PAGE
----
Environmental science, traveling, and the sociology of the unraveling American dream.


If you're looking for more about me, I'm pretty much hanging out over at my livejournal these days. I use this account for commenting on other people's blogs.

Monday, December 20, 2004

The Sun is dead; long live the Sun

Solstice this year is around seven a.m. tomorrow morning EST, which means (if I am correct in this) that tomorrow will be the shortest day, and tonight is the longest night. The winter solstice. The death of the Sun.

There are a lot of places I'm not this Solstice, and a lot of things I'm not doing. I'm not sitting down to a Solstice meal with my parents, or holding a lit candle with friends and discussing the year before. I'm not listening to the click of stag horns from the dancers in the darkness, or joining hands and singing to hold the dark away. I'm not huddled around a fire with my kinsmen, smelling roasting meat on a spit and watching as the stars wheel overhead, distant and cold, and wondering if the light will ever again decide to return.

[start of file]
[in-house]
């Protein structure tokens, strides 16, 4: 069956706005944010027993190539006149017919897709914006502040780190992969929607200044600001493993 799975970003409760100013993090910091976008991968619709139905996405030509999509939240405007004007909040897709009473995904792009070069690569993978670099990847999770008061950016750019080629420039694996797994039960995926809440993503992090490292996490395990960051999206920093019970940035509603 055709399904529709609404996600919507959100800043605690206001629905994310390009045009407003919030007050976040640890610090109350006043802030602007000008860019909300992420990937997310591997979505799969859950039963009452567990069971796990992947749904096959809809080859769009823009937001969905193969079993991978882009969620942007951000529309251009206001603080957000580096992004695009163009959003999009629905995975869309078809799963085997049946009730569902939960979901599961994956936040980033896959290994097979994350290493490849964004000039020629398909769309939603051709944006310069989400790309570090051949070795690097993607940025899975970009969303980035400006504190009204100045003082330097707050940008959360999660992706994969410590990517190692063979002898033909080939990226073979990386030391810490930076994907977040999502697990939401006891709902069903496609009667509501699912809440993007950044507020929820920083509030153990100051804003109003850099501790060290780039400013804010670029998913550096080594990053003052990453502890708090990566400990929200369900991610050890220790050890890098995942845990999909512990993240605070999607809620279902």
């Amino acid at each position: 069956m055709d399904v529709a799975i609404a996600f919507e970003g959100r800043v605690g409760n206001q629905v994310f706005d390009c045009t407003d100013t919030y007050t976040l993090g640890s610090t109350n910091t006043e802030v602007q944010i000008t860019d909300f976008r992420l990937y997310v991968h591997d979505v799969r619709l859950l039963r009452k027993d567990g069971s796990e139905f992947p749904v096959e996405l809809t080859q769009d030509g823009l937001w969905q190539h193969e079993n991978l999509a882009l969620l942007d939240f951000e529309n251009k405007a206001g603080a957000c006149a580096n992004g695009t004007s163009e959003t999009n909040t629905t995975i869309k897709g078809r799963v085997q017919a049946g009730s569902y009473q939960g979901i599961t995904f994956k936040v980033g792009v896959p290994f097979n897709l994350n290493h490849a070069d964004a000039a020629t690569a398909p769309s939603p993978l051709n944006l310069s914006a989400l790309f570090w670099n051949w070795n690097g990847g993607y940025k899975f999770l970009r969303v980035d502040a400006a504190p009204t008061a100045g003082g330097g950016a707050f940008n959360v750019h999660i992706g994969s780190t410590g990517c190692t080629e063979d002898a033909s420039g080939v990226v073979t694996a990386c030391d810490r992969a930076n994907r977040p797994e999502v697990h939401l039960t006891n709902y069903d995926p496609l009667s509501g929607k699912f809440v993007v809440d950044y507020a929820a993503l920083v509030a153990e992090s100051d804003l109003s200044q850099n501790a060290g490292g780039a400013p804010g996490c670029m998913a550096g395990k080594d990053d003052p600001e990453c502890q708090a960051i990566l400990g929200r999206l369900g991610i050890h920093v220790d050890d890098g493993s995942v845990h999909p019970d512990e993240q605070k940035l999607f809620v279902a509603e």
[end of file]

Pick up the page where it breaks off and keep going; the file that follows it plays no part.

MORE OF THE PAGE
But I am inside, and warm, and about to eat a quesidilla. My candles are lit on the windowsill behind the desk where I type this -- three, on an iron holder. I'll speak to my parents on the phone, and I'll speak to my friends online, and I'll hold back the darkness with an episode of Angel on DVD and the cold by working on the hat I'm making for my father. And the Sun will once more come back.